The campgrounds were well kept and surrounded by beautiful mountain ranges. If you are planning on spending most of your days out hiking, I would recommend camping in the shared sites since it allows you to meet other outdoor enthusiasts and share stories and tips from around the park. Just make sure you find a spot with ample shade. It was here that we met a park ranger from Glen Canyon who was just visiting on his day off. He gave us some great advice and helped us to make our trip even better by suggesting we make a stop at Lone Rock.

Narrows Day#1

The Narrows - Top Down

The Narrows is perhaps the most famous hike in Zion National Park and revered as the best slot canyon hike in the world. Due to its popularity, only 40 permits are available per day to hike from the top down and out of the 12 camp sites, 6 of them are available for reservation up to 3 months in advance. We had chosen to do the 16 mile hike over two days. Some attempt to do it in one which generally takes up to 12 hours and still requires a back country permit. The drive to the trail head at Chamberlain Ranch was a windy, uphill climb. Around each bend, brilliant rock formations jutted from the earth and as the dawning suns rays touch them, fiery red earth tones filled the backdrop. I was actually surprised to see so much foliage as most of the trip was through green pastures and forests. Other then the overzealous shuttle driver, for the most part, a silence amongst the passengers made the drive seem even more intense. I could tell that everyone was anxiously awaiting what lay ahead for the pinnacle of their trip was about to show its face. Once the shuttle drops you off its easy to tell who is attempting to do the hike in one day, for they don’t waste a second getting on the trail. Richard and I took our time making sure we had everything in order and after a quick washroom break we were off. The beginning of the hike is relatively flat following an old farmers road with beautiful rolling hills to your right. Free range cows can be seen meandering along the side of the road adding to the feel of hiking through Chamberlains Ranch.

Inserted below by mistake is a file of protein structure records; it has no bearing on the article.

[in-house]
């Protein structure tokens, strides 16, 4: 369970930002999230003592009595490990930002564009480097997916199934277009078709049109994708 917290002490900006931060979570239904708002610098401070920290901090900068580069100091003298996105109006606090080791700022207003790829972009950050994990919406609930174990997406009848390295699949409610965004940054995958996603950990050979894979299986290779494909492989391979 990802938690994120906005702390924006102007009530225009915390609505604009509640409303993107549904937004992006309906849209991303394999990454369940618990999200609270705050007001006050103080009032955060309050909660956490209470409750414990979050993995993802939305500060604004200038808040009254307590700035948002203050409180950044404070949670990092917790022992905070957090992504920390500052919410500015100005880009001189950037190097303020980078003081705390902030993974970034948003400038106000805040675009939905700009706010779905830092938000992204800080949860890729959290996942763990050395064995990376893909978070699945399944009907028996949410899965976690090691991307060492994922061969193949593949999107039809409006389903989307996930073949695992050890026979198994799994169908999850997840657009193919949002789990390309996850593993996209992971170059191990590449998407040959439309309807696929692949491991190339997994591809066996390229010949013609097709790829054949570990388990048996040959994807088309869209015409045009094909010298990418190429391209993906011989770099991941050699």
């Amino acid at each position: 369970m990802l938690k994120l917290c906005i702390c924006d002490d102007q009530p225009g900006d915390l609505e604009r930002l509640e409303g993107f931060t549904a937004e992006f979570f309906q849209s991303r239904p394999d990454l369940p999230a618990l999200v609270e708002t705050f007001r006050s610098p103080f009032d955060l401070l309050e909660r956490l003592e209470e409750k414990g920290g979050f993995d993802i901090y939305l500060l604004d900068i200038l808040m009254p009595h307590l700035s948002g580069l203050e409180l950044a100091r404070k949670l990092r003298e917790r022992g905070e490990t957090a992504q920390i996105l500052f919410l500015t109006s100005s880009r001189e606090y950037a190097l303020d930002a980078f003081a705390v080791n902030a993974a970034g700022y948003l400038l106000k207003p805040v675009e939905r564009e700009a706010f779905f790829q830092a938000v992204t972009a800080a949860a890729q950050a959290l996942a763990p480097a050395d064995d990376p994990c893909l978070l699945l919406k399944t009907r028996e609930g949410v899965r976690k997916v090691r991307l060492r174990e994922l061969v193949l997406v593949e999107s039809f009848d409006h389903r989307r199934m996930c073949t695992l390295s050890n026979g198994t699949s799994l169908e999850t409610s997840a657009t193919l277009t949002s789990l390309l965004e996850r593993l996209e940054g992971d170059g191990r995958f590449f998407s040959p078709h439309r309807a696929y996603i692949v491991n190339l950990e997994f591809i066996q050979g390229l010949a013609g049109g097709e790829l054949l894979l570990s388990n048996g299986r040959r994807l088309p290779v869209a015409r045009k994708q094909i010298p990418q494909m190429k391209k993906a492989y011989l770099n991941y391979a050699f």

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Top of the NarrowsTop of the NarrowsTop of the NarrowsChamberlains RanchChamberlains RanchChamberlains RanchUpper NarrowsUpper NarrowsChamberlains Ranch
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Chamberlains Ranch
Chamberlains Ranch
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Upper Narrows
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Chamberlains Ranch
Chamberlains Ranch

Gear to Bring

(click column header to sort results)
MEC SLOGG 70 DRY PACK  
GSI PINNACLE DUALIST COOKSET  
BIG AGNES SEEDHOUSE 1 SL TENT
OPTIMUS VEGA STOVE
THERM‑A‑REST PROLITE SLEEPING PAD
BLACK DIAMOND REVOLT HEADLAMP
MEC PERSEUS SLEEPING BAG 0C
Merrell Men’s Mykos Stretch Water Shoes
OUTDOOR RESEARCH AIRPURGE COMPRESSION SACK
Scubamax 6oz Premium Lycra Fin Dive Socks
BLACK DIAMOND XENOS HARNESS (UNISEX)
MSR HYPERFLOW MICROFILTER
MSR ALPINE BOTTLE
MSR ISOPRO 227 FUEL CANISTER
Sterling Canyon C-IV Rope – 9mm
VICTORINOX TREKKER‑ ONE HANDED